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Samba Bank: Environmental and Internal Analysis Essay

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Updated: May 18th, 2020

The bank chosen for analysis is Samba, which is located in Saudi Arabia. It has consistently performed well in the country’s economy, with current rankings placing at position 3 in terms of the total number of assets. However, the institution still has a lot to learn from its forerunners like National Commercial Bank and Al Rahji. Some macro environmental and internal forces may be affecting how effectively this institution is carrying out its work.

Critical analysis of the business environment

A PEST analysis of the business environment shows that economically, Saudi has one of the strongest outlooks in the world. As a result, investors need to consider expansion and other investments in business. It is currently ranked 12th in terms of ease of doing business (Credit Agricole, 2012). The countries tremendous oil reserves are likely to sustain it in the near and long term. However, this also exposes Samba Bank to oil price fluctuations. It is necessary for business players to consider diversification into other sectors. If oil prices do not rise substantially, the inflation may be kept under control. Overall, the economy is poised to grow at a promising rate of 5% per annum.

In terms of the political environment, the government plays a considerable role in encouraging foreign investment by opening up its borders. It has private key sectors of the economy like gas, telecommunications and petrochemicals. However, not all areas will be opened to private players since oil production, drilling and exploration are still highly restricted. Investors often enjoy the right not to pay taxes on personal income, and are not obligated to pay import duty concessions. Furthermore, land is relatively easy to purchase. However, exposure to regional instability may play a role in the country’s future competitiveness. Also, succession within the Saudi Kingdom is complicated and may be subject to control by the royal family since it is open to about 20 brothers.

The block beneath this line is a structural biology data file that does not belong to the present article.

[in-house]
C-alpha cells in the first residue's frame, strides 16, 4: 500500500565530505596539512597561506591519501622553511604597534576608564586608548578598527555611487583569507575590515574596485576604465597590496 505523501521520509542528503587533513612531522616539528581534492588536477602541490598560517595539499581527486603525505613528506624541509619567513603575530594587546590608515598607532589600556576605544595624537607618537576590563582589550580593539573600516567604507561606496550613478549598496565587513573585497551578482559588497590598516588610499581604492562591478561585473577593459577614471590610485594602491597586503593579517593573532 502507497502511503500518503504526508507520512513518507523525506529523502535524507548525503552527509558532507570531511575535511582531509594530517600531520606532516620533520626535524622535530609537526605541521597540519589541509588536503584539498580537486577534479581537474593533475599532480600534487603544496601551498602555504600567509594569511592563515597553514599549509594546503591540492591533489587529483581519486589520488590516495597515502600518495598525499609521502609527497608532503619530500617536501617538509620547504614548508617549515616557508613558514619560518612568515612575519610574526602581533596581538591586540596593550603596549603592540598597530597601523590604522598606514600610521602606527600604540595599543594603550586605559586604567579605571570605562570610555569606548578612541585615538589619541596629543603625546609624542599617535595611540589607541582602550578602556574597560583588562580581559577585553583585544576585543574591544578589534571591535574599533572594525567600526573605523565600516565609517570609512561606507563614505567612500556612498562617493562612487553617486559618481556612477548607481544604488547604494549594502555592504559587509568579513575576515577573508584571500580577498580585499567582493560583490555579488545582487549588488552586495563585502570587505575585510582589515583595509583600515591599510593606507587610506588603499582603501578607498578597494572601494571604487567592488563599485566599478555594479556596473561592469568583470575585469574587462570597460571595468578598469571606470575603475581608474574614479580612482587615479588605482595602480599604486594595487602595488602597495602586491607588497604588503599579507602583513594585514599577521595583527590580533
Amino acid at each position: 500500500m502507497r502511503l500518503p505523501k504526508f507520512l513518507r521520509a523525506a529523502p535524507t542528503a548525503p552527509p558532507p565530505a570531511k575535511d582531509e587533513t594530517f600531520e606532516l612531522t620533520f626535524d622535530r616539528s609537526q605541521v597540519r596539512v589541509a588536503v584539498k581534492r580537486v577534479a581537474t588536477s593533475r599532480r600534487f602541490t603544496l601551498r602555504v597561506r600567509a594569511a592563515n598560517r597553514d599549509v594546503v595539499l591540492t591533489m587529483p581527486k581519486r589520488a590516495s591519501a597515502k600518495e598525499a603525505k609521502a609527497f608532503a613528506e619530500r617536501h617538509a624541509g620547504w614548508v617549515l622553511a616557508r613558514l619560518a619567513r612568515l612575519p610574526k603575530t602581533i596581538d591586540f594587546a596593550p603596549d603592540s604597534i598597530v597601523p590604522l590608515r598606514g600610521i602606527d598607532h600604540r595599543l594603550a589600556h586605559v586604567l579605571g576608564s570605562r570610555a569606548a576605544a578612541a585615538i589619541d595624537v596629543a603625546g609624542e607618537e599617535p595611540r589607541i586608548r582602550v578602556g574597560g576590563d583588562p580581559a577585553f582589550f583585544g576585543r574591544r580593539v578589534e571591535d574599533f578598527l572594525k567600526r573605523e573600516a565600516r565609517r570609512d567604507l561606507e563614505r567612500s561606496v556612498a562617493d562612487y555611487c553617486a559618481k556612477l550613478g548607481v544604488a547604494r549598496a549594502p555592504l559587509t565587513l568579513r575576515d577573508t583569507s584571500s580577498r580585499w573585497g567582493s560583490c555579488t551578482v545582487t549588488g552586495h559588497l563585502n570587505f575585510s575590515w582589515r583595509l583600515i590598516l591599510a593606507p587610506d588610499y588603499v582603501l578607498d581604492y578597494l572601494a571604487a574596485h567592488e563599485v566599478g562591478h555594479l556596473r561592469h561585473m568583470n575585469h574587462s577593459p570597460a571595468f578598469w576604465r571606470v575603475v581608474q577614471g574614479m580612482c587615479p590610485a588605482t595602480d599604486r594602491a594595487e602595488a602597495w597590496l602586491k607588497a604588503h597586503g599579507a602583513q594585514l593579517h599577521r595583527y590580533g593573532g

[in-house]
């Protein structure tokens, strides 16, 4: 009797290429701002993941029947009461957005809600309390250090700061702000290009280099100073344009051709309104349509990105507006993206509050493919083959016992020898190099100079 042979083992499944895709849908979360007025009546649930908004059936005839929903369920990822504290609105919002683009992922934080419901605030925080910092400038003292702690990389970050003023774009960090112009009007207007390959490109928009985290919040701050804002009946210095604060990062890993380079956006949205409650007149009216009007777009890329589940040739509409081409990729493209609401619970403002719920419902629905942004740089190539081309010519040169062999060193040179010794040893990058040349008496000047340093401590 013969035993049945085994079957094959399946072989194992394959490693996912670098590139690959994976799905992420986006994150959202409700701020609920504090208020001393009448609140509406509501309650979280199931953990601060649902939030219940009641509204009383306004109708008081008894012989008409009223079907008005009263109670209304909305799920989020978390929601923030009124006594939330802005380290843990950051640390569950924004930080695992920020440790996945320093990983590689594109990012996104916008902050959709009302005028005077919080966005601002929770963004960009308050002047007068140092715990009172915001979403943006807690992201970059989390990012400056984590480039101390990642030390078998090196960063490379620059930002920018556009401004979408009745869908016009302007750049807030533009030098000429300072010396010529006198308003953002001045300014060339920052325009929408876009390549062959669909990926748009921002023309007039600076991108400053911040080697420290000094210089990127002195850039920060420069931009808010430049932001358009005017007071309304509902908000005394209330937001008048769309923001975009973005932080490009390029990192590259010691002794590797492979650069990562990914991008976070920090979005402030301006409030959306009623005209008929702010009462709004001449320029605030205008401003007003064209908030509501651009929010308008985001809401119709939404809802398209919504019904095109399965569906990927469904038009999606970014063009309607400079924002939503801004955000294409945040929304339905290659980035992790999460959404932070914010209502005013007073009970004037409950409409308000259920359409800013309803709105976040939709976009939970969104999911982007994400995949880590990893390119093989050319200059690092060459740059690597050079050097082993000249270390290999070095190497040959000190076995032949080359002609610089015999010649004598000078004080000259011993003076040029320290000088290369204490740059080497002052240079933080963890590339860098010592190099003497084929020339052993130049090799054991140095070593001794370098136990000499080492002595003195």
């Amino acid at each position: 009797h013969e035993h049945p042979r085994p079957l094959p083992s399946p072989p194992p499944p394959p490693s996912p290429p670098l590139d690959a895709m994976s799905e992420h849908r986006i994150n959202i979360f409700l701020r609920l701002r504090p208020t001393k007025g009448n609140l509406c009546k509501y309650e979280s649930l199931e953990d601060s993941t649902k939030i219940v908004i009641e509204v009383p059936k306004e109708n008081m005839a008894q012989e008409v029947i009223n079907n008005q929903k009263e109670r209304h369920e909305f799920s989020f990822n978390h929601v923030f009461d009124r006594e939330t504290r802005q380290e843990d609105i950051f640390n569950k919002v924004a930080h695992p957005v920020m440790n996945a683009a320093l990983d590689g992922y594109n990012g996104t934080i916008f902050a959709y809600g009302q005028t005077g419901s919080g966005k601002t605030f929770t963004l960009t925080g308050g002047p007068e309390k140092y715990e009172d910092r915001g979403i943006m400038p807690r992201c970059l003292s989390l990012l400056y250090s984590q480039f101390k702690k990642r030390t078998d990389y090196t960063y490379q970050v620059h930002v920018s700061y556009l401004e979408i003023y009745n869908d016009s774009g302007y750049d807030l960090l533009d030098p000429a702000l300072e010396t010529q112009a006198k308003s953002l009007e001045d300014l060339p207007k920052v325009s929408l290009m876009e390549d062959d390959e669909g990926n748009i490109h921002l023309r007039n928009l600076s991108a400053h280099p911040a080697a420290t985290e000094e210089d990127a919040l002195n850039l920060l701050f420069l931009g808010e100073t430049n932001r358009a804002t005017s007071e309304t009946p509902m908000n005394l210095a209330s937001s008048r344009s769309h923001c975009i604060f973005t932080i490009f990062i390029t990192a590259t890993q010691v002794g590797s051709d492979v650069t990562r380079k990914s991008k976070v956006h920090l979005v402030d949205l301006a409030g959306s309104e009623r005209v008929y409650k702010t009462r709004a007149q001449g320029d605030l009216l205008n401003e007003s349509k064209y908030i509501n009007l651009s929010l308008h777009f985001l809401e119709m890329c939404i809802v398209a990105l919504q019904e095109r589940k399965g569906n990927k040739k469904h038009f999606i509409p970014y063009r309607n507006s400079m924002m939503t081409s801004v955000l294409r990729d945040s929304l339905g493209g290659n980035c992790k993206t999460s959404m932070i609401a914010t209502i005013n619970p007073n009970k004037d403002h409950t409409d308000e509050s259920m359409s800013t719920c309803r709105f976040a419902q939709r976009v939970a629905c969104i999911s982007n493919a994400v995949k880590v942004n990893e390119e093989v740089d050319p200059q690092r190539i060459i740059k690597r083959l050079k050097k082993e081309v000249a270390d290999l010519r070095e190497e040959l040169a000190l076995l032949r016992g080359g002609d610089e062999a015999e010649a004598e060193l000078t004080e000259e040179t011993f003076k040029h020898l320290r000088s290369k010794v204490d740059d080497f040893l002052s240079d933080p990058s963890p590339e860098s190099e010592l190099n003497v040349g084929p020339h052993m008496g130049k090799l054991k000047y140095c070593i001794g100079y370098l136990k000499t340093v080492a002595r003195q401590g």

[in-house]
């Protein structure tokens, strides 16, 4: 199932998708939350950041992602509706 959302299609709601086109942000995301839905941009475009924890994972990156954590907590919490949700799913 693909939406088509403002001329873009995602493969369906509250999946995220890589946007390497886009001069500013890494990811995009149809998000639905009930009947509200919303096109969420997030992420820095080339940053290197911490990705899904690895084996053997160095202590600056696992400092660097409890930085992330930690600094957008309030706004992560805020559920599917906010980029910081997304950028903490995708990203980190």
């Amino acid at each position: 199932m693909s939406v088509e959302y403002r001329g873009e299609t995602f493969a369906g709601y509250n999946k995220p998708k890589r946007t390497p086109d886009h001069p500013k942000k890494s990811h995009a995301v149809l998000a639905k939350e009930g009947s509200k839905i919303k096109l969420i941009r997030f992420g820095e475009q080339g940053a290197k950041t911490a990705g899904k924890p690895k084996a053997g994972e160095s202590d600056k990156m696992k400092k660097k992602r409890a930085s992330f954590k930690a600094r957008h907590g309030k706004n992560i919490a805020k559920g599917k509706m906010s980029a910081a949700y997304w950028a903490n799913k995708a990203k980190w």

Social factors that relate to the industry include a shortage in housing finance. This puts off potential foreign investors and also diminishes profits that can be derived from such a business. Labor in these nations has been the subject of much debate and criticism. Revenues from oil have pushed the cost of labor thus minimizing growth in non-oil sectors like manufacturing. Natives demand higher pay, which businesses are unable to sustain thus explaining why most laborers are foreign. No trade unions are permitted in the country, so it relatively easy for employers to control labor costs. Additionally, there is no minimum wage in the country; this makes worker’s welfare susceptible to abuse; notwithstanding, Samba, stands to benefit from this. Women scarcely contribute to the country’s workforce thereby minimizing total output.

Saudi Arabia is currently embracing information technology for business growth. A number of investments have been made in software upgrades and automation systems. This assists in having greater control over Samba’s customer base, and fosters growth in the sector. However, challenges around internet censorship have been reported as some websites cannot be accessed in the country. This tends to put off several foreign investors who may be interested in working in the country.

Critical analysis of the Industry structure and attractiveness

The banking industry is one of the most attractive in the region owing to its consistent high performance. These organizations have adequate capital to carry out their activities. Furthermore, the industry has reported strong loan to deposit ratios of about 0.7 (Wesal et. al., 2013). This implies that companies are not as exposed to risk as others who have higher ratios. They tend to stay away from toxic debt and foreign debt as well. All banking institutions are required to maintain high liquidity and reserves, thereby making them financially strong.

Owing to the strong local economy, most banks work with internal players. This implies that they are insulated from financial markets of the world. Even cross-border lending is at a minimum in this sector. Mortgage laws are virtually nonexistent, so the domestic risks that come with provision of property assistance are kept low. Financial prudence is the order of the day in Saudi banks, which explains why they Saudi banks did relatively well despite the global financial downturn. Central banks around the Middle Eastern needed to intervene because of the 2008-2009 credit crunch. However, this was not the case for Saudi banks since they did not need to minimize provision of loans. As a result, their profit level stayed relatively constant (Al-Alwar, 2013).

In the event that an institution becomes insolvent, it always has the government to fall back on for recapitalization. However, if a harsh decline in oil prices occurs for a considerably long time, then the banking sector will bear the brunt. Overall, assets have been growing by approximately 13% in the entire industry between 2007 and 2011. It is postulated that these growth levels will continue to be sustained in the near future. Overall, the industry is attractive as it enjoys a rating of 2, which is only two countries away from being the safest banking system in the world.

Application of porter’s five forces